Premarital Sex: How Should Christian Parents React?


Premarital Sex: Not True Love.

True Love


Teri looked at her husband, Kenton, her face distraught. Just minutes before, their daughter had dropped the bombshell that she and her college boyfriend were having sex. When her parents had voiced their disapproval, Renee had burst into tears and run from the room.

“What are we going to do?” Teri asked Kenton.

Kenton looked at his wife in surprise. “Don’t you mean what is Renee going to do? Keep sleeping with this guy or honor God’s word on premarital sex, like we taught her!”

“But if we push her too hard, we might end up losing her!” Teri replied. “She says she loves him.”

Kenton put his hands on his hips, clearly angry. “Teri, we have to take a united stand on this. It’s wrong—and you know it.”

Teri wrung her hands. “But if they do love each other, who are we to say they shouldn’t at some point be together?”


Kenton’s eyes widened. “Are you saying that you think it’s okay for them to sleep together, Teri, just because they think they’re in love?”

“Well…if they eventually get married…” Teri blew out a haggard breath. “Yes, I guess so.”

Kenton shook his head in disbelief. For years they had counseled Renee to keep herself pure for marriage. Now Teri was waffling.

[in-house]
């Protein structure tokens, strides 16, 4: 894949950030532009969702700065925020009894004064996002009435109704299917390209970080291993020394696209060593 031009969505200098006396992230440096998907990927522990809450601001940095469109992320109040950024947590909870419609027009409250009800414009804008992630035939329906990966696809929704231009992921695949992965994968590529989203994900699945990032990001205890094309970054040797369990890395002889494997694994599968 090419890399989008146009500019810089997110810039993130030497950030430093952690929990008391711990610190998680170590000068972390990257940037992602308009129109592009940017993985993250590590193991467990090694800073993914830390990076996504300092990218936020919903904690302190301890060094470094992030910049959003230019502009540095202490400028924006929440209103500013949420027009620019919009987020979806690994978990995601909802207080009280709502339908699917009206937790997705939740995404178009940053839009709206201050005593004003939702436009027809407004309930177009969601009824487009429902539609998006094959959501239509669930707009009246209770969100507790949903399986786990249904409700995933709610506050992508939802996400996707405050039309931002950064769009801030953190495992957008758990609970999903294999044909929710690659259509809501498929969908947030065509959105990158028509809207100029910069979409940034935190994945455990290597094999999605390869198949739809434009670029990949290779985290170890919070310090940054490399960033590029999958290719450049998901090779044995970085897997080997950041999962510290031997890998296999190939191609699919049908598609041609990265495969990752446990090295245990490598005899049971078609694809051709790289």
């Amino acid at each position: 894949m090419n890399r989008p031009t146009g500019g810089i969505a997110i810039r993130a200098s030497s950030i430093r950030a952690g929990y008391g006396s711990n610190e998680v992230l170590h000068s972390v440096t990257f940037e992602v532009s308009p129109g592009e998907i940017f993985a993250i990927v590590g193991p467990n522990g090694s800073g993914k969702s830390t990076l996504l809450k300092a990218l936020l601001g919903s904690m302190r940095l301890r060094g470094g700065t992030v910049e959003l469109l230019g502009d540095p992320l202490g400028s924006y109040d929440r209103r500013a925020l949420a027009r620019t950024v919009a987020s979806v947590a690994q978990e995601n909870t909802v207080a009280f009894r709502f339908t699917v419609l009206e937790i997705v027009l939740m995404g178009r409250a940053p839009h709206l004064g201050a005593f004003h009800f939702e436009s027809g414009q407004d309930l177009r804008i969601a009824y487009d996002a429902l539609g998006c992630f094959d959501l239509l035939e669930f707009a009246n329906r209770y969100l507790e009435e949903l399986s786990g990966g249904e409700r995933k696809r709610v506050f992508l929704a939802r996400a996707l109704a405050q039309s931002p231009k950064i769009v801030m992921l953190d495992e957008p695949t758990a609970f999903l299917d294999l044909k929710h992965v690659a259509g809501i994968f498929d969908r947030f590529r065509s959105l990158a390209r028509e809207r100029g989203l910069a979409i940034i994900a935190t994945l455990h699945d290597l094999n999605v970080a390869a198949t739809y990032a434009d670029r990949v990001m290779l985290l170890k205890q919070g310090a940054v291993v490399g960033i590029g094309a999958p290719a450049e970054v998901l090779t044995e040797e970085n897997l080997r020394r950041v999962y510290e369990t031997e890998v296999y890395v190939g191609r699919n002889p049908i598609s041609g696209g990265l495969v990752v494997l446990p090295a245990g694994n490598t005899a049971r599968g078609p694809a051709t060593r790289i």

“Teri, our daughter is only a freshman. This guy might end up just being the first in a long line of college boyfriends. Are you going to be okay with her sleeping with each of them? What if she gets pregnant!”

Teri cringed at his words, but she couldn’t bear this conflict. “I can’t lose her, Kenton!” Without waiting for his response, she ran upstairs to console their daughter.

Which Parent is Showing True Love?

Let’s take a closer look at the meaning of “true love.”

True love is other-focused. It looks out for the best interests of others. So a parent who truly loves his child is prepared to say, “No!” to keep her from harm. That harm could be anything—from eating too many sweets, to not doing homework, to opening herself to being used by others.

When dating, a guy who respects his girlfriend’s desire to wait for marriage demonstrates true love by helping her to stay pure. A guy focused on self-love, in comparison, is like the single guy who told me that he “only dates girls who put out.” He’s obviously focused on getting his needs met, which makes his “love” untrue, or conditional.

Teri and Kenton are not unlike a lot of parents whose children no longer share their values regarding premarital sex. For Renee, sleeping with her boyfriend is okay because they think they’re in love. For Kenton, premarital sex is wrong because the Bible teaches it is wrong. Period.

While Teri knows Kenton is right, her primary concern is that her daughter might pull away and strain their relationship.Teri has bought into the idea of “culture tolerance.”